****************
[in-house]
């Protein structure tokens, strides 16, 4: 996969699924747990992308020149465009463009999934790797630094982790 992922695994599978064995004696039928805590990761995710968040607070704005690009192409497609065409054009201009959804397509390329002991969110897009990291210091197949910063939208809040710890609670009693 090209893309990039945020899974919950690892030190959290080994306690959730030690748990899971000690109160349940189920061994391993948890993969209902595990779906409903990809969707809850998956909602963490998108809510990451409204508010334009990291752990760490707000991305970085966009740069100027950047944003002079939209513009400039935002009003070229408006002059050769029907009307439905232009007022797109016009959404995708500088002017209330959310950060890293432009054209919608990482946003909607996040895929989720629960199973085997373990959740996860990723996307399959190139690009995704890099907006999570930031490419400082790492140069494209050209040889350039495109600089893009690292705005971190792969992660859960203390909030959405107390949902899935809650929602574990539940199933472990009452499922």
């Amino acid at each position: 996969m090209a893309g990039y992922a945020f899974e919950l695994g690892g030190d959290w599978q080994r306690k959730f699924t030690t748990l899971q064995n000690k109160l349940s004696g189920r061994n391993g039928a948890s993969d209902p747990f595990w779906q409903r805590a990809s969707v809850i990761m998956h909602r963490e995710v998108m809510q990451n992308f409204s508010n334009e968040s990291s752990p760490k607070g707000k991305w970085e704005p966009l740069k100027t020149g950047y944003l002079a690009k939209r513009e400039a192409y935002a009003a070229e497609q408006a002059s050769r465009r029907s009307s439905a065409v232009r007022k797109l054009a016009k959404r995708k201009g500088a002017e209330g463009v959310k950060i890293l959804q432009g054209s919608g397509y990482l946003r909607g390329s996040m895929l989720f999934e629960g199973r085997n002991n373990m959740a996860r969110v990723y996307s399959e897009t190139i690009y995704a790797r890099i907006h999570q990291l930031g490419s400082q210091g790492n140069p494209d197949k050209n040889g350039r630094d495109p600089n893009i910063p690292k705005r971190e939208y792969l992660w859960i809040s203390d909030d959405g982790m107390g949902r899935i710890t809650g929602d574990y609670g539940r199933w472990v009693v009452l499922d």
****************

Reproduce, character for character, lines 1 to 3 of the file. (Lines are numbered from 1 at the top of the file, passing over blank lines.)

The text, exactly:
[in-house]
């Protein structure tokens, strides 16, 4: 996969699924747990992308020149465009463009999934790797630094982790 992922695994599978064995004696039928805590990761995710968040607070704005690009192409497609065409054009201009959804397509390329002991969110897009990291210091197949910063939208809040710890609670009693 090209893309990039945020899974919950690892030190959290080994306690959730030690748990899971000690109160349940189920061994391993948890993969209902595990779906409903990809969707809850998956909602963490998108809510990451409204508010334009990291752990760490707000991305970085966009740069100027950047944003002079939209513009400039935002009003070229408006002059050769029907009307439905232009007022797109016009959404995708500088002017209330959310950060890293432009054209919608990482946003909607996040895929989720629960199973085997373990959740996860990723996307399959190139690009995704890099907006999570930031490419400082790492140069494209050209040889350039495109600089893009690292705005971190792969992660859960203390909030959405107390949902899935809650929602574990539940199933472990009452499922």
């Amino acid at each position: 996969m090209a893309g990039y992922a945020f899974e919950l695994g690892g030190d959290w599978q080994r306690k959730f699924t030690t748990l899971q064995n000690k109160l349940s004696g189920r061994n391993g039928a948890s993969d209902p747990f595990w779906q409903r805590a990809s969707v809850i990761m998956h909602r963490e995710v998108m809510q990451n992308f409204s508010n334009e968040s990291s752990p760490k607070g707000k991305w970085e704005p966009l740069k100027t020149g950047y944003l002079a690009k939209r513009e400039a192409y935002a009003a070229e497609q408006a002059s050769r465009r029907s009307s439905a065409v232009r007022k797109l054009a016009k959404r995708k201009g500088a002017e209330g463009v959310k950060i890293l959804q432009g054209s919608g397509y990482l946003r909607g390329s996040m895929l989720f999934e629960g199973r085997n002991n373990m959740a996860r969110v990723y996307s399959e897009t190139i690009y995704a790797r890099i907006h999570q990291l930031g490419s400082q210091g790492n140069p494209d197949k050209n040889g350039r630094d495109p600089n893009i910063p690292k705005r971190e939208y792969l992660w859960i809040s203390d909030d959405g982790m107390g949902r899935i710890t809650g929602d574990y609670g539940r199933w472990v009693v009452l499922d």